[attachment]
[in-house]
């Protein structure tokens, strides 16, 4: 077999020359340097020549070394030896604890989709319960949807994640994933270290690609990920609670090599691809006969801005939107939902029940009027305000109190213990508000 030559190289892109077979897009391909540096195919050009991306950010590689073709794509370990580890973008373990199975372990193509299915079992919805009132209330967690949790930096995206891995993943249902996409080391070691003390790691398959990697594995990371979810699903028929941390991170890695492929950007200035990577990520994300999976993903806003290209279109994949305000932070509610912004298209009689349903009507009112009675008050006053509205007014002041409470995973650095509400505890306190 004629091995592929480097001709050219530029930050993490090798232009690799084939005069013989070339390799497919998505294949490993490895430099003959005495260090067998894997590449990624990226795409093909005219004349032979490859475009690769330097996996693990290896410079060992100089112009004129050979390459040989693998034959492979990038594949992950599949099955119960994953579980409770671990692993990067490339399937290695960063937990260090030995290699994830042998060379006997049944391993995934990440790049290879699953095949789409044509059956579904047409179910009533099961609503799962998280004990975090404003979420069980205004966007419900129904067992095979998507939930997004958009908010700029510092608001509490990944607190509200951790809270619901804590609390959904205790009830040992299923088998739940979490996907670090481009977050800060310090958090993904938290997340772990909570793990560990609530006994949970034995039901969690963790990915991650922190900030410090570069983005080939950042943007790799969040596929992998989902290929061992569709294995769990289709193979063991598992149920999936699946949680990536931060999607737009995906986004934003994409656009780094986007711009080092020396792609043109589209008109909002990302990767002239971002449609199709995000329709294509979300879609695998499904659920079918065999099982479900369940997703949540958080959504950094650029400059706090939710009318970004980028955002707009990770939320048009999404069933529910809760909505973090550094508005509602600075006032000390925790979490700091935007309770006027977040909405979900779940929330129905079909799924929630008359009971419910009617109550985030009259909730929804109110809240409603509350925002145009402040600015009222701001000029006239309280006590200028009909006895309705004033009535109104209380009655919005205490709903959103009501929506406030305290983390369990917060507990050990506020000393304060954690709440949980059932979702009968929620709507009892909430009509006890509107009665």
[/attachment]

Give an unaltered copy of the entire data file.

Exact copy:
[in-house]
């Protein structure tokens, strides 16, 4: 077999020359340097020549070394030896604890989709319960949807994640994933270290690609990920609670090599691809006969801005939107939902029940009027305000109190213990508000 030559190289892109077979897009391909540096195919050009991306950010590689073709794509370990580890973008373990199975372990193509299915079992919805009132209330967690949790930096995206891995993943249902996409080391070691003390790691398959990697594995990371979810699903028929941390991170890695492929950007200035990577990520994300999976993903806003290209279109994949305000932070509610912004298209009689349903009507009112009675008050006053509205007014002041409470995973650095509400505890306190 004629091995592929480097001709050219530029930050993490090798232009690799084939005069013989070339390799497919998505294949490993490895430099003959005495260090067998894997590449990624990226795409093909005219004349032979490859475009690769330097996996693990290896410079060992100089112009004129050979390459040989693998034959492979990038594949992950599949099955119960994953579980409770671990692993990067490339399937290695960063937990260090030995290699994830042998060379006997049944391993995934990440790049290879699953095949789409044509059956579904047409179910009533099961609503799962998280004990975090404003979420069980205004966007419900129904067992095979998507939930997004958009908010700029510092608001509490990944607190509200951790809270619901804590609390959904205790009830040992299923088998739940979490996907670090481009977050800060310090958090993904938290997340772990909570793990560990609530006994949970034995039901969690963790990915991650922190900030410090570069983005080939950042943007790799969040596929992998989902290929061992569709294995769990289709193979063991598992149920999936699946949680990536931060999607737009995906986004934003994409656009780094986007711009080092020396792609043109589209008109909002990302990767002239971002449609199709995000329709294509979300879609695998499904659920079918065999099982479900369940997703949540958080959504950094650029400059706090939710009318970004980028955002707009990770939320048009999404069933529910809760909505973090550094508005509602600075006032000390925790979490700091935007309770006027977040909405979900779940929330129905079909799924929630008359009971419910009617109550985030009259909730929804109110809240409603509350925002145009402040600015009222701001000029006239309280006590200028009909006895309705004033009535109104209380009655919005205490709903959103009501929506406030305290983390369990917060507990050990506020000393304060954690709440949980059932979702009968929620709507009892909430009509006890509107009665």